(Except perhaps the Person from Salford and such like hoverers in the background. No, actually I reckon the Person from Salford is just very, very bored at work. I was a bit horrified, by the way, over Christmas to find that my statistics had plummeted – till it occurred to me that a lot of you must read blogs at work. You’re not so interested in other people's lives as to waste precious holiday time reading about them, but working time is a different matter. No wonder the economy’s going down the drain.)

What will eventually happen to all our blogs? They must be on some huge server somewhere – I can’t imagine such hugeness, but surely it will one day be full: choked with all our deep thoughts about vinyl and sewing and cats and weather and plants? One day, I suppose, Mr Blogger will shout “No more!” and delete us all.

Or will it remain, an enormous bank of material for future social historians? But there’s so much of it! How could any researcher trawl through the vast heap of words to extract the gems? The first blog I ever read was that of someone I was at school with – she mentioned it on her Friends Reunited message. Then I clicked on Next Blog and found Paul, a wonderful chap in his 80s in California. Which was such luck, because from then on, Next Blog led me only ever to crowds of illiterate teenagers rambling on about their college room mates and the movies they’d just seen.

Why do they blog? Why do I? Why do you?

Look how little they were!

Saturday, January 12, 2008


Well, thanks so much for all your additional linguistic advice to my youngest child. I shall pass it on.

Hmm… I’m not entirely convinced by those of you who diagnosed the patient in our little drama as having benign prostatic hypertrophy. Yes, I guessed that too, just because of the prostate-like bit of it but do you really know what a paraphymosis is, so as to rule it out? No, me neither. I asked the boy. “Um…,” he said delicately. “It’s an inflammation of the tissues under the foreskin.” (At least I think that’s what he said. I kind of rapidly lost interest. I don’t feel I’ll ever need to know in detail.)

Weeks ago, someone (and I can't remember who - sorry!) tagged me to reveal 5 pieces of music that mean a lot to me. So here I go. I do like some popular music if it has a pretty tune and interesting words – but it doesn’t mean nearly as much to me as … what I tend to think of as “proper” music. (“You’re such a musical snob, Mother,” says my boy (nicely). He calls me Mother only when I’m being bad.)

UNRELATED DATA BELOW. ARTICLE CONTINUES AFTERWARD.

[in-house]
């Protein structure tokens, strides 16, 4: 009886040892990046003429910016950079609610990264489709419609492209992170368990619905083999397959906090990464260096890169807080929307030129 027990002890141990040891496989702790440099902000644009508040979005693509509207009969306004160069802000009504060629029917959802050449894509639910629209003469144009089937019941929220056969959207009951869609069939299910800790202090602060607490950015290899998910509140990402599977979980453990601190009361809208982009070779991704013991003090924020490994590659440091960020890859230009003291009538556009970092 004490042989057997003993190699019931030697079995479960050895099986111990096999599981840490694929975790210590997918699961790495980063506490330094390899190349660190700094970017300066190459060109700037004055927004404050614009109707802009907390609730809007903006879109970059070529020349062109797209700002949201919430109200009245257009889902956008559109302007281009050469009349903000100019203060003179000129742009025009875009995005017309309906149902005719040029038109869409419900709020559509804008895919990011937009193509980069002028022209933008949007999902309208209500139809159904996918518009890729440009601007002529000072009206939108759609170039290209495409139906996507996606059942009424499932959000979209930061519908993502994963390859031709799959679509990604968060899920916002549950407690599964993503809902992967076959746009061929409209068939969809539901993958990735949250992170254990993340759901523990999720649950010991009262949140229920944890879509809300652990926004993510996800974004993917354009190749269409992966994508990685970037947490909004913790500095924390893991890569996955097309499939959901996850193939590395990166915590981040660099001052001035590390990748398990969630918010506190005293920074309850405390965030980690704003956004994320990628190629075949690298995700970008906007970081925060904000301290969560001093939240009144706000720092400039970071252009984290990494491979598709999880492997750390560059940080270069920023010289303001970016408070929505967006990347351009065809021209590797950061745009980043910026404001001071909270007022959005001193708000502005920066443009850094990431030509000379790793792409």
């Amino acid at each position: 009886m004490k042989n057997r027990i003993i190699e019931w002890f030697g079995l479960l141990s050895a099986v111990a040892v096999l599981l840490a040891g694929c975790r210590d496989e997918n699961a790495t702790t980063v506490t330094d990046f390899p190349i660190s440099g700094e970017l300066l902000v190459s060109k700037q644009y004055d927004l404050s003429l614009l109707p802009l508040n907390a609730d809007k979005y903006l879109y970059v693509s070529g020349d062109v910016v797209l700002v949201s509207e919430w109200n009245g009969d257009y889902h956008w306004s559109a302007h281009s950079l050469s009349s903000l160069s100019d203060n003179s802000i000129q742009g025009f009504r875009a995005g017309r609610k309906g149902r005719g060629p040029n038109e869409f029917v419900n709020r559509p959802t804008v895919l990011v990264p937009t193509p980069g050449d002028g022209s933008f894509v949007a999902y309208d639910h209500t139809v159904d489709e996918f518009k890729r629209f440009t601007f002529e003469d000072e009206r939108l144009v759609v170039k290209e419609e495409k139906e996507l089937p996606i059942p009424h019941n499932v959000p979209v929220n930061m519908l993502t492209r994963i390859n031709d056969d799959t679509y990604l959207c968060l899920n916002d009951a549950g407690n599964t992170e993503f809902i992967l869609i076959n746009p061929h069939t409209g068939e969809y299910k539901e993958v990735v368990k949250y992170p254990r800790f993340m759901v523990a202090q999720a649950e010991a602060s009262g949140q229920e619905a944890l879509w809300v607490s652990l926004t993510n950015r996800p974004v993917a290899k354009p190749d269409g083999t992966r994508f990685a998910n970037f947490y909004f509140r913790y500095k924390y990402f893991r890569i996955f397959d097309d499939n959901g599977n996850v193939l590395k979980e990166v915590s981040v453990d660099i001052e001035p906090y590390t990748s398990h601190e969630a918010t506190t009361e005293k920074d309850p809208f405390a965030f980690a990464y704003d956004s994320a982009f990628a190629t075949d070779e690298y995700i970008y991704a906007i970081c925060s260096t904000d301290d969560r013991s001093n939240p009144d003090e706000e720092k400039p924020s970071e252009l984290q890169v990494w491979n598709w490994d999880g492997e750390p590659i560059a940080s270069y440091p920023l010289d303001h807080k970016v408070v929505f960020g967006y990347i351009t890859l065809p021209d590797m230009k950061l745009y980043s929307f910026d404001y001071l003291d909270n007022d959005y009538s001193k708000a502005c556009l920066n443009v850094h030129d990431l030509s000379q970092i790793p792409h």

1. Holst’s “The Planets”. When I was 10, my parents bought a stereo record player and this was one of the two records they bought first. We all sat in our little living room with the huge speakers on specially-built shelves, and the room filled with that glorious sound which boomed startlingly into our ears from opposite corners.

2. The songs of Ivor Novello, for example “I can give you the starlight”. My dad was an excellent pianist and organist and, corny as it sounds, when I was a girl he used to play these songs and I would stand beside him and sing them – not very well, I should add: this particular song has a big range. I still love the words as well as the tune:

“I can give you the starlight,
Love unchanging and true,
I can give you the ocean,
Deep and tender devotion.
I can give you the moonlight,
Pools of shimmering blue,
Call and I shall be
All you ask of me,
Music in spring,
Flowers for a king,
All this I bring to you.”

I like the pattern of those rhymes. And of course, Mr Life has the same attitude as the chap in the song. Approximately. Or at any rate he brings me a cup of tea in bed first thing, which is more to my taste at that time of the morning than pools of shimmering blue.

3. “The Entrance of the Queen of Sheba” by Handel. We used to play this in the school orchestra. Our conductor, and my violin teacher, was a lovely man, Mr Watson – too lovely, since I was very lazy and didn’t practise enough and he was too nice to alarm me into diligence. But even I could play this well enough to merge into a reasonable performance. This piece always takes me back to our lunchtime rehearsals, with Mr Watson conducting and our HORRIBLE maths teacher patrolling the ranks of players and looking evil, a self-appointed guardian of our obedience.

4. Bach’s “St Matthew Passion”. I sang this with the university choir. Music that you learn, especially when you’re young, embroiders itself into your brain for ever. It’s perhaps the most glorious music I’ve ever sung; and I’ll never forget standing in the Usher Hall in Edinburgh as part of that big choir and helping to create that heartbreakingly beautiful sound.